Avoiding This Mistake May Keep Your Avocado Trees Safe From Root Rot

The maxim "right place, right time, right quantity" rings true for avocado trees (Persea americana). Generally easy to care for, these pre-Columbian era finds are highly susceptible to contracting Phytophthora root rot — a vicious disease that causes defoliation and early demise — and your poor irrigation practices might have a role to play. Overwatering your avocado tree, thus leaving it with wet feet, is the perfect recipe to attract Phytophthora cinnamomi, the water mold responsible for root decay. Growing your fruit trees in deeply compacted soils, saline areas, or clay soils under three feet deep can exacerbate this issue even further.

In warm, waterlogged soils, the Phytophthora mold activates to form zoospores that eventually travel to the avocado trees' roots through the excess flowing water. Drawn in by the feeder roots' chemical and electrical releases, the spores quickly penetrate their tips and build germ walls, taking over within 72 hours. This action starves the trees of the necessary growth resources, including nutrients and water, causing them to wither away. Unfortunately, some gardeners misdiagnose the foliage's wilting as a consequence of inadequate watering, aggravating the disease further.

Recognizing root rot symptoms

To determine whether your avocado tree is suffering from Phytophthora root rot, examine its foliage, which will give the first visual cue for rot damage. Decaying trees usually sport small, discolored, yellowing leaves browning at their tips. The crown leaves and branches will go out first, exposing the undergrowth to the sun, leading to scalding and fruit loss. Eventually, the entire canopy will be reduced to a bare twig skeleton. Look for other signs of damage when you notice faded, lifeless, and sparse leaf growth or find your tree's base cluttered with dead leaves.

As avocado trees' rootlets prefer high oxygen, they will appear chocolate brown-black instead of creamy (as healthy feeder roots do) in soggy soils, indicating Phytophthora has taken root. With the rootlets' access to water and nutrients cut off by the mold, they become brittle and die down. In the worst cases, you might not find many feeder roots, as they'll have decomposed already. This root destruction will cause the avocado tree to perish within a few months, though it may take longer based on soil conditions and cultural practices. Counterintuitively, a declining avocado tree will also produce a higher volume of fruits, although they'll be shaped irregularly and smaller than usual.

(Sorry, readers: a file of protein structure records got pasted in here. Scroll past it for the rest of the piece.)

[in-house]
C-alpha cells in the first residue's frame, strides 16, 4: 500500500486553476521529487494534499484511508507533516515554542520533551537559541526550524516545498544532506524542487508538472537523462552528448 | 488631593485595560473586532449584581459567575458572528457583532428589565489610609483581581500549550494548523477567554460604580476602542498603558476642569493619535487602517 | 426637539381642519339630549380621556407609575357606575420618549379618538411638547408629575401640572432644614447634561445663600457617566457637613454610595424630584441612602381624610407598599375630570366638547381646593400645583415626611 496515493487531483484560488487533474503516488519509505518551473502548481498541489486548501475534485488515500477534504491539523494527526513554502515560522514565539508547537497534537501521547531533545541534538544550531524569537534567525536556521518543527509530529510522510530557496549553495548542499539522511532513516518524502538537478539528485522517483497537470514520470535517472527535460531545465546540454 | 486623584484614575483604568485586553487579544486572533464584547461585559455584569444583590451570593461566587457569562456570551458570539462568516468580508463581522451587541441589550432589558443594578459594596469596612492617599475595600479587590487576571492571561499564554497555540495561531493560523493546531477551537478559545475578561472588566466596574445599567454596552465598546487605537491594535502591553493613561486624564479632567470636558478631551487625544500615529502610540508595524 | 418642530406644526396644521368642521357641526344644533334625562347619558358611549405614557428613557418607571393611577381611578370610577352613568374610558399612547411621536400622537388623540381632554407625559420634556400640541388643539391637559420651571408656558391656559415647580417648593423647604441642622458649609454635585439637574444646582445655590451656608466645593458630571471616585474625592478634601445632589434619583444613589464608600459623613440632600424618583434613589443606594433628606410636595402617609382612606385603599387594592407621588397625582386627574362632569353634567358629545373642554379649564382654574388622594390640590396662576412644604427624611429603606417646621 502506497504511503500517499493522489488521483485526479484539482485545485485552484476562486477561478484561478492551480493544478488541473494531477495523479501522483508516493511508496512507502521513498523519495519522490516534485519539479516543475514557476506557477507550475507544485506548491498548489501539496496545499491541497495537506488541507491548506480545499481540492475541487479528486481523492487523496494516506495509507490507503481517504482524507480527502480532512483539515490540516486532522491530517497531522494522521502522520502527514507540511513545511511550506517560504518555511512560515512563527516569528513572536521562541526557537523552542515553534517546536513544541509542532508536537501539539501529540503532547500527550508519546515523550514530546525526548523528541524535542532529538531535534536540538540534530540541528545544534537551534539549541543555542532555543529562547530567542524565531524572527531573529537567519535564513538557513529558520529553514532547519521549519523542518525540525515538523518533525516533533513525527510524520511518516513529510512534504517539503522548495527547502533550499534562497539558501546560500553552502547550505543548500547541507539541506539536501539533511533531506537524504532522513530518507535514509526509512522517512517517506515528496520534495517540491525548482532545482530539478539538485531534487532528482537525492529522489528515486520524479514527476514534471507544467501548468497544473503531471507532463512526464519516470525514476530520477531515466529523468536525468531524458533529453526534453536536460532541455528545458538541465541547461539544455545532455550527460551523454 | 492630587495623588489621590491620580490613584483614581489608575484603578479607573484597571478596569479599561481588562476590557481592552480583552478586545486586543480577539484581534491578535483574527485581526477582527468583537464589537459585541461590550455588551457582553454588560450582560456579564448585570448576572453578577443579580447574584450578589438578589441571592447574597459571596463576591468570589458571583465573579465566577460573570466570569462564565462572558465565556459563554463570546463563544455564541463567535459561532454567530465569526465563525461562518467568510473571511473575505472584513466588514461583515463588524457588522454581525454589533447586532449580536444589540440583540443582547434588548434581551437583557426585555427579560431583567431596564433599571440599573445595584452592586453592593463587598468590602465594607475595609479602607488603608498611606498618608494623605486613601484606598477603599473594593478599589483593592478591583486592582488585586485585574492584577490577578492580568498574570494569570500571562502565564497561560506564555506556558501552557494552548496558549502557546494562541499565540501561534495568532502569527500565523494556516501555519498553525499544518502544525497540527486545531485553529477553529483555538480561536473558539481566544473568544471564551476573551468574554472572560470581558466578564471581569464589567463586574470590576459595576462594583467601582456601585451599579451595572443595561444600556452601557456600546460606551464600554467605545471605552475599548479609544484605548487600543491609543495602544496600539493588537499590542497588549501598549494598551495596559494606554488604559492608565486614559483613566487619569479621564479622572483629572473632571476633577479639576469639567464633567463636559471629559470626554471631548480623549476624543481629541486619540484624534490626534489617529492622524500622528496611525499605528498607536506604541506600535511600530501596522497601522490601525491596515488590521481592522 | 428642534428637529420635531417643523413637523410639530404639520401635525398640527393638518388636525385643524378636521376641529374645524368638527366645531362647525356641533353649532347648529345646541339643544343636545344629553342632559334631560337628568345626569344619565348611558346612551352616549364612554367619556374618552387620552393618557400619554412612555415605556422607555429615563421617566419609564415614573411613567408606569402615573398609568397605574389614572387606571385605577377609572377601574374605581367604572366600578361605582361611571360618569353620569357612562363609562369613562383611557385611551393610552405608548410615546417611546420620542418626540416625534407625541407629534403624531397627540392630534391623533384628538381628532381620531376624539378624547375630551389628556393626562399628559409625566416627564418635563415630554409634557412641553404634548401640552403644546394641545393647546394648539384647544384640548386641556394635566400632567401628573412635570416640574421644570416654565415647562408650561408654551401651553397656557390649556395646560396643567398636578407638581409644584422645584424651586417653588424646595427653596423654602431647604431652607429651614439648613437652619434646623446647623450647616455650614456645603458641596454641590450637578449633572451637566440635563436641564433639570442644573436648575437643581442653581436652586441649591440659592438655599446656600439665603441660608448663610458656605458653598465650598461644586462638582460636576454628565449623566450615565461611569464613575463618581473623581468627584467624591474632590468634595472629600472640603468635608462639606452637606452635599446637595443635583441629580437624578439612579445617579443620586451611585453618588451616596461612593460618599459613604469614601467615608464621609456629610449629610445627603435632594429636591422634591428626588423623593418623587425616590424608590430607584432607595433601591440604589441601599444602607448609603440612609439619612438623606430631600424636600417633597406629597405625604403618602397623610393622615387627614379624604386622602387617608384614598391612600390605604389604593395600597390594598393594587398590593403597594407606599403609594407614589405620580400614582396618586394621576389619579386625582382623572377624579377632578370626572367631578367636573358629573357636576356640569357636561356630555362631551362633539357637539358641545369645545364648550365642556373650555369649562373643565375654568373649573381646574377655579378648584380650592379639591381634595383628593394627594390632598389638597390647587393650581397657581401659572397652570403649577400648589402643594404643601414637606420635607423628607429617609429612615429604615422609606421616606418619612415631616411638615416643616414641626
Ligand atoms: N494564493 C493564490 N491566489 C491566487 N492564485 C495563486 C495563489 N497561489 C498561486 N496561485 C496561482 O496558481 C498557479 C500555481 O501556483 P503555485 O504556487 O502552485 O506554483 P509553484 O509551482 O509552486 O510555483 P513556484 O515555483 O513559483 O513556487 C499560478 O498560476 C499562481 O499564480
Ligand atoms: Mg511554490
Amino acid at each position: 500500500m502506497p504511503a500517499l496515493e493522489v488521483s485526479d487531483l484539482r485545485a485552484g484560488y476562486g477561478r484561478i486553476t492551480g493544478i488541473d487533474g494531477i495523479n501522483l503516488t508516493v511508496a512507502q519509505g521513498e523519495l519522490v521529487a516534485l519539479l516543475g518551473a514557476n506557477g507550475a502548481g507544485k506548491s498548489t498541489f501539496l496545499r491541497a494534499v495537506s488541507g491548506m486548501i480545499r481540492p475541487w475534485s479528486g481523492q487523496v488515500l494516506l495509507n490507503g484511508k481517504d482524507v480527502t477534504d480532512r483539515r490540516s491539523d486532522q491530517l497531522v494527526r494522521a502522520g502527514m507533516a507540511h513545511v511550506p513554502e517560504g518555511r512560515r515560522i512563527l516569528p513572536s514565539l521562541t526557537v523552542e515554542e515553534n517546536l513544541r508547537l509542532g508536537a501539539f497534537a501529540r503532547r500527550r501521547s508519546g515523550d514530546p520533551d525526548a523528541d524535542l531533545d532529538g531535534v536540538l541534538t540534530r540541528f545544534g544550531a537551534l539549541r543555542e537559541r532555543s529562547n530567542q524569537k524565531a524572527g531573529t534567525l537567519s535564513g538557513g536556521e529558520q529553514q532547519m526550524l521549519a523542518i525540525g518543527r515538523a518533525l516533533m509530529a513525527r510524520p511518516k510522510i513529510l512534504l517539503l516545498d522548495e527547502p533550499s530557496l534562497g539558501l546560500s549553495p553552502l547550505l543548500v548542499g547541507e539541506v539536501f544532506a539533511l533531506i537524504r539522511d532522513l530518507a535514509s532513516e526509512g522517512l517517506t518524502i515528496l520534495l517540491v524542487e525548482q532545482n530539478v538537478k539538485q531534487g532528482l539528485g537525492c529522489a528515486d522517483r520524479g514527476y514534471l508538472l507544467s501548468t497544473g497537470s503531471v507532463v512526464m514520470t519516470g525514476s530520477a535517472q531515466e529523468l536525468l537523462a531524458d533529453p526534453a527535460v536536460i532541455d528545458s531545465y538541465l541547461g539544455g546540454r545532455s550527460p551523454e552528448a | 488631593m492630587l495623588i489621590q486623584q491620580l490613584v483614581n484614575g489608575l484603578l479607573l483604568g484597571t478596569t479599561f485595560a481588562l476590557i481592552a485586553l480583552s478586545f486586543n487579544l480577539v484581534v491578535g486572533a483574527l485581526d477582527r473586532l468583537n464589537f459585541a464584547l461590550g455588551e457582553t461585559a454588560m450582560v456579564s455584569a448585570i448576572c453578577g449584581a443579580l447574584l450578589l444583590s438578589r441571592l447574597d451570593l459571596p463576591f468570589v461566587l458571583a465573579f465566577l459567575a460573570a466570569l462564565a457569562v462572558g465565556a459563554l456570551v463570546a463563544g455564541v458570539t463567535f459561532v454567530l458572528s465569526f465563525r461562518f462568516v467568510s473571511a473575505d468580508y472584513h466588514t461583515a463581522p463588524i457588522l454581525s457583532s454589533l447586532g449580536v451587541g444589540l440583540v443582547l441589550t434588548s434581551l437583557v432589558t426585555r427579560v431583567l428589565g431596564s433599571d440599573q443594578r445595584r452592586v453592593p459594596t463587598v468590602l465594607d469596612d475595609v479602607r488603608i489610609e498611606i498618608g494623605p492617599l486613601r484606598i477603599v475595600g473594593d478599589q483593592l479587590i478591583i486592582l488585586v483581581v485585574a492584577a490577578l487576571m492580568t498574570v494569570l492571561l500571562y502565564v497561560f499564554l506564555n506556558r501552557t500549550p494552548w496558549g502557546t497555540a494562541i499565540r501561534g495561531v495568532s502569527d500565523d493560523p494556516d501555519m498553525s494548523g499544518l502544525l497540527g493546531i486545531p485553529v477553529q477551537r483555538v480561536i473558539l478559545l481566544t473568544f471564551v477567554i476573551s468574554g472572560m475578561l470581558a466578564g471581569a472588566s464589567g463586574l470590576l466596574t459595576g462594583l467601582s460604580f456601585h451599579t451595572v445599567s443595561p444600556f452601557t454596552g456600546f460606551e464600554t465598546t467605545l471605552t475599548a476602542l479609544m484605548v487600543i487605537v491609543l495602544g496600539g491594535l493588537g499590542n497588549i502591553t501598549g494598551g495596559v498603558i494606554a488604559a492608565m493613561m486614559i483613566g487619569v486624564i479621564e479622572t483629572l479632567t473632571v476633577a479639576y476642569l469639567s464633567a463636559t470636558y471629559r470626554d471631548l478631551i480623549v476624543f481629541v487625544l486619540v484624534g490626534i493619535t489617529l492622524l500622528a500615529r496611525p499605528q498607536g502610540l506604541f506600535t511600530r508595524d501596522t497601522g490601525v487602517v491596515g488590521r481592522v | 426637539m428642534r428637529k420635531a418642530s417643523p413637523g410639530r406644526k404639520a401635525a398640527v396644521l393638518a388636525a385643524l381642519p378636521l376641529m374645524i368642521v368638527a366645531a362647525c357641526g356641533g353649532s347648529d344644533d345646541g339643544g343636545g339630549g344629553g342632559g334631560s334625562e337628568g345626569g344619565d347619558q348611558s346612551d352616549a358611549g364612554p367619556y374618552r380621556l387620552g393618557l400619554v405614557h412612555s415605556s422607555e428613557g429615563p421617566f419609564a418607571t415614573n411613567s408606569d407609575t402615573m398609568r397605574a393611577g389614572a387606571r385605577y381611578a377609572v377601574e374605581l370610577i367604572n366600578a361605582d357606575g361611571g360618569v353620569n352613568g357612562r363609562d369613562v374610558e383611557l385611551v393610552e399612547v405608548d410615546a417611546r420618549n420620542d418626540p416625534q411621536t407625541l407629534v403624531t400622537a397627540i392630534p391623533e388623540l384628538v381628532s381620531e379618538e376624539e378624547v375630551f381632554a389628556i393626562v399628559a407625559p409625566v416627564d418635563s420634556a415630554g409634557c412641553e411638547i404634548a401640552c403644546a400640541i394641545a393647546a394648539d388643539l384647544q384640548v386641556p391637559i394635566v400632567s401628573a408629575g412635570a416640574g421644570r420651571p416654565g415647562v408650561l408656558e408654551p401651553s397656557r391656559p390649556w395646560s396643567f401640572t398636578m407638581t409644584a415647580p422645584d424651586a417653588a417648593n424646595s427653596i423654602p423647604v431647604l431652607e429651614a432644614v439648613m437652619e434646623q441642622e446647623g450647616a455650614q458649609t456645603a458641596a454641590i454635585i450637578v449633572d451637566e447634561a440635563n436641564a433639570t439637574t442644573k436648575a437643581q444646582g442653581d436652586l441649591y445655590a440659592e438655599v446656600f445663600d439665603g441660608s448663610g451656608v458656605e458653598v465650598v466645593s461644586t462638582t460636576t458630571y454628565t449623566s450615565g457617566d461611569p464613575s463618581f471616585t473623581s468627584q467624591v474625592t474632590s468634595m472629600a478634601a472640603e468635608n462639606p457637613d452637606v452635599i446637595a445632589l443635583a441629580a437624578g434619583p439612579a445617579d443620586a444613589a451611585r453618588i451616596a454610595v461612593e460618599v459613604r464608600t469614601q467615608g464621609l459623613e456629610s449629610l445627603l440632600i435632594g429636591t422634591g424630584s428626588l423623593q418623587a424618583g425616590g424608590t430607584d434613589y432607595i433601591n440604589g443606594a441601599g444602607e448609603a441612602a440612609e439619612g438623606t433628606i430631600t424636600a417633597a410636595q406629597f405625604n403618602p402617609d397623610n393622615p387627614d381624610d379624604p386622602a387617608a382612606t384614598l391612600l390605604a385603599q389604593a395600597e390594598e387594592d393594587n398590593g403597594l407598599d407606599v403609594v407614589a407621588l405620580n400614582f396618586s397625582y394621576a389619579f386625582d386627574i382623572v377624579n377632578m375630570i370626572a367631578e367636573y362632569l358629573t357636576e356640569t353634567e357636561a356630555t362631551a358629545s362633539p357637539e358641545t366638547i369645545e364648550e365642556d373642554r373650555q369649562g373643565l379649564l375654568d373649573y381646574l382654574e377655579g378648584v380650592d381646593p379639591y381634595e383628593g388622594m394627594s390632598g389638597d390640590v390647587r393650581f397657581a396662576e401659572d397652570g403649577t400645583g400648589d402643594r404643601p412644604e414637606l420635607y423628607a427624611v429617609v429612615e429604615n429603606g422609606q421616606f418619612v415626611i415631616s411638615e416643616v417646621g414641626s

Rectifying the mistake and controlling root rot

Planning appropriate irrigation schedules for avocado trees can be tricky since water requirements vastly vary based on soil type, climate variables, the tree's age and condition, evapotranspiration levels, and other factors. For instance, according to the University of California, a mature avocado needs roughly 2 inches of water weekly during the summer. In contrast, new plants only require between 2 and 5 gallons of water every five to 10 days to stimulate root establishment; the watering frequency reduces further after four months. Similarly, you'll need to irrigate more frequently in sandy soils than in clay soils. But if your trees show signs of rot, reduce their soaking — the diseased roots will have a harder time absorbing the water, worsening their decay. To plan better, install tensiometers and consult the California Irrigation Management Information System website for more exact measurements.

Another way to prevent overwatering is to install individual drip systems with their flows directed at the root ball, moving them at least 6 to 8 inches away from the tree's base a few months in. Reduce the output around distressed avocados and allow the soil to dry before watering again. An easy test is to place your hand on the soil; if it leaves an imprint, you can delay watering the tree. You can also avoid water accumulation by applying a 6-inch wide mulch layer or 15 pounds of gypsum per tree to improve drainage or moving the trees to mounds or berms.